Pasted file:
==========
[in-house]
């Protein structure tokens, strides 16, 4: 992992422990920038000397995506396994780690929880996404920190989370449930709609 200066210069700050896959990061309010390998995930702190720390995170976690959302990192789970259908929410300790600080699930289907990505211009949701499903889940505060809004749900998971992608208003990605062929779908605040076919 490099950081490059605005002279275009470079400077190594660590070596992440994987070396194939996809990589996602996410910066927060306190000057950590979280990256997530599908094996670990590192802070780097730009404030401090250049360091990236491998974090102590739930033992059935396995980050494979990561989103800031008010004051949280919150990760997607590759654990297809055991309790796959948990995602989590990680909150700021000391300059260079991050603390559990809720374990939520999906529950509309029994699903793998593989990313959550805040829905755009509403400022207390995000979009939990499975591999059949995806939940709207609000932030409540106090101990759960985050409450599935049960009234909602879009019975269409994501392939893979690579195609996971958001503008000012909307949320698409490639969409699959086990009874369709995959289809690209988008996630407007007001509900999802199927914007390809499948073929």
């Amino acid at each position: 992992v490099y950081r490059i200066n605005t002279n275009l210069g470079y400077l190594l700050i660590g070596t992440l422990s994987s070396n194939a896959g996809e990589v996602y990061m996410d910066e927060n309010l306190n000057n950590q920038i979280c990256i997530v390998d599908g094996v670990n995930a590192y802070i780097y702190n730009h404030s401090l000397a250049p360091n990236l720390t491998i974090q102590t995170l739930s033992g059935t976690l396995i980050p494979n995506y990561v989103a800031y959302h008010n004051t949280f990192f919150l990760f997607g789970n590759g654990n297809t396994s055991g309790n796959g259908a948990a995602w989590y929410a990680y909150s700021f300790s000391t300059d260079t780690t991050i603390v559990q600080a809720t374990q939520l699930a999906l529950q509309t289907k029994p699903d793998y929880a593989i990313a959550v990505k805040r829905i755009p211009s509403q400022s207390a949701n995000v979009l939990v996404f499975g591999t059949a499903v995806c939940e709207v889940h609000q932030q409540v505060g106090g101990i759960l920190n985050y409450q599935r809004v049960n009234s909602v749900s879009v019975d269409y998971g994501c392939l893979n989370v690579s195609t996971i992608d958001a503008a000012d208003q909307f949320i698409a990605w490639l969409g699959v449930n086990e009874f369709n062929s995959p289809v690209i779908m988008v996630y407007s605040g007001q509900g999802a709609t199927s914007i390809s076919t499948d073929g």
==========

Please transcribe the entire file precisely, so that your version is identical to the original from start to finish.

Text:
[in-house]
């Protein structure tokens, strides 16, 4: 992992422990920038000397995506396994780690929880996404920190989370449930709609 200066210069700050896959990061309010390998995930702190720390995170976690959302990192789970259908929410300790600080699930289907990505211009949701499903889940505060809004749900998971992608208003990605062929779908605040076919 490099950081490059605005002279275009470079400077190594660590070596992440994987070396194939996809990589996602996410910066927060306190000057950590979280990256997530599908094996670990590192802070780097730009404030401090250049360091990236491998974090102590739930033992059935396995980050494979990561989103800031008010004051949280919150990760997607590759654990297809055991309790796959948990995602989590990680909150700021000391300059260079991050603390559990809720374990939520999906529950509309029994699903793998593989990313959550805040829905755009509403400022207390995000979009939990499975591999059949995806939940709207609000932030409540106090101990759960985050409450599935049960009234909602879009019975269409994501392939893979690579195609996971958001503008000012909307949320698409490639969409699959086990009874369709995959289809690209988008996630407007007001509900999802199927914007390809499948073929």
């Amino acid at each position: 992992v490099y950081r490059i200066n605005t002279n275009l210069g470079y400077l190594l700050i660590g070596t992440l422990s994987s070396n194939a896959g996809e990589v996602y990061m996410d910066e927060n309010l306190n000057n950590q920038i979280c990256i997530v390998d599908g094996v670990n995930a590192y802070i780097y702190n730009h404030s401090l000397a250049p360091n990236l720390t491998i974090q102590t995170l739930s033992g059935t976690l396995i980050p494979n995506y990561v989103a800031y959302h008010n004051t949280f990192f919150l990760f997607g789970n590759g654990n297809t396994s055991g309790n796959g259908a948990a995602w989590y929410a990680y909150s700021f300790s000391t300059d260079t780690t991050i603390v559990q600080a809720t374990q939520l699930a999906l529950q509309t289907k029994p699903d793998y929880a593989i990313a959550v990505k805040r829905i755009p211009s509403q400022s207390a949701n995000v979009l939990v996404f499975g591999t059949a499903v995806c939940e709207v889940h609000q932030q409540v505060g106090g101990i759960l920190n985050y409450q599935r809004v049960n009234s909602v749900s879009v019975d269409y998971g994501c392939l893979n989370v690579s195609t996971i992608d958001a503008a000012d208003q909307f949320i698409a990605w490639l969409g699959v449930n086990e009874f369709n062929s995959p289809v690209i779908m988008v996630y407007s605040g007001q509900g999802a709609t199927s914007i390809s076919t499948d073929g």